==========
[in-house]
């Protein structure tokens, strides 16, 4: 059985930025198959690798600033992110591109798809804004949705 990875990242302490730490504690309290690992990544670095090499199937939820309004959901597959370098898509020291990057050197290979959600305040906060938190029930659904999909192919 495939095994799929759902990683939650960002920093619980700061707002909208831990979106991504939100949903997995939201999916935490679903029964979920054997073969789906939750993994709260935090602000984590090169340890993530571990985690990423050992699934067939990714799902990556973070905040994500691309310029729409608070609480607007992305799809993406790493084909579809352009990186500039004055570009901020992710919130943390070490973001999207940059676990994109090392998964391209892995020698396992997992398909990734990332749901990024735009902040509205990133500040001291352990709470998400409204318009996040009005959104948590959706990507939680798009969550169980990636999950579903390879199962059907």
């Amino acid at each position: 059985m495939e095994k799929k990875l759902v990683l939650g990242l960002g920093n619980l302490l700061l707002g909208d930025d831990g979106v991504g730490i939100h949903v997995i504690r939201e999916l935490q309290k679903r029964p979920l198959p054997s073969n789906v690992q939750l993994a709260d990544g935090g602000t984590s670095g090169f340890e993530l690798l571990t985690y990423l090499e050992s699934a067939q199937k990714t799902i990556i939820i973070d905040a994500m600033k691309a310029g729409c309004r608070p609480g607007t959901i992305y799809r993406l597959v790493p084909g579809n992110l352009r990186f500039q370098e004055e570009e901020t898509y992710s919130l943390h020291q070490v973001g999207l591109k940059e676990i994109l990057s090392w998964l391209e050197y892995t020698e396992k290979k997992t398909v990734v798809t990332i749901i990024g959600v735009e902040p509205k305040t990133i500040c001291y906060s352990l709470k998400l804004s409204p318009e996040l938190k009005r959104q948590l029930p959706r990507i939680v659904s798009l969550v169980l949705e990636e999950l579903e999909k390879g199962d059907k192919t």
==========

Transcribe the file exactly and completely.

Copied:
[in-house]
């Protein structure tokens, strides 16, 4: 059985930025198959690798600033992110591109798809804004949705 990875990242302490730490504690309290690992990544670095090499199937939820309004959901597959370098898509020291990057050197290979959600305040906060938190029930659904999909192919 495939095994799929759902990683939650960002920093619980700061707002909208831990979106991504939100949903997995939201999916935490679903029964979920054997073969789906939750993994709260935090602000984590090169340890993530571990985690990423050992699934067939990714799902990556973070905040994500691309310029729409608070609480607007992305799809993406790493084909579809352009990186500039004055570009901020992710919130943390070490973001999207940059676990994109090392998964391209892995020698396992997992398909990734990332749901990024735009902040509205990133500040001291352990709470998400409204318009996040009005959104948590959706990507939680798009969550169980990636999950579903390879199962059907």
């Amino acid at each position: 059985m495939e095994k799929k990875l759902v990683l939650g990242l960002g920093n619980l302490l700061l707002g909208d930025d831990g979106v991504g730490i939100h949903v997995i504690r939201e999916l935490q309290k679903r029964p979920l198959p054997s073969n789906v690992q939750l993994a709260d990544g935090g602000t984590s670095g090169f340890e993530l690798l571990t985690y990423l090499e050992s699934a067939q199937k990714t799902i990556i939820i973070d905040a994500m600033k691309a310029g729409c309004r608070p609480g607007t959901i992305y799809r993406l597959v790493p084909g579809n992110l352009r990186f500039q370098e004055e570009e901020t898509y992710s919130l943390h020291q070490v973001g999207l591109k940059e676990i994109l990057s090392w998964l391209e050197y892995t020698e396992k290979k997992t398909v990734v798809t990332i749901i990024g959600v735009e902040p509205k305040t990133i500040c001291y906060s352990l709470k998400l804004s409204p318009e996040l938190k009005r959104q948590l029930p959706r990507i939680v659904s798009l969550v169980l949705e990636e999950l579903e999909k390879g199962d059907k192919t």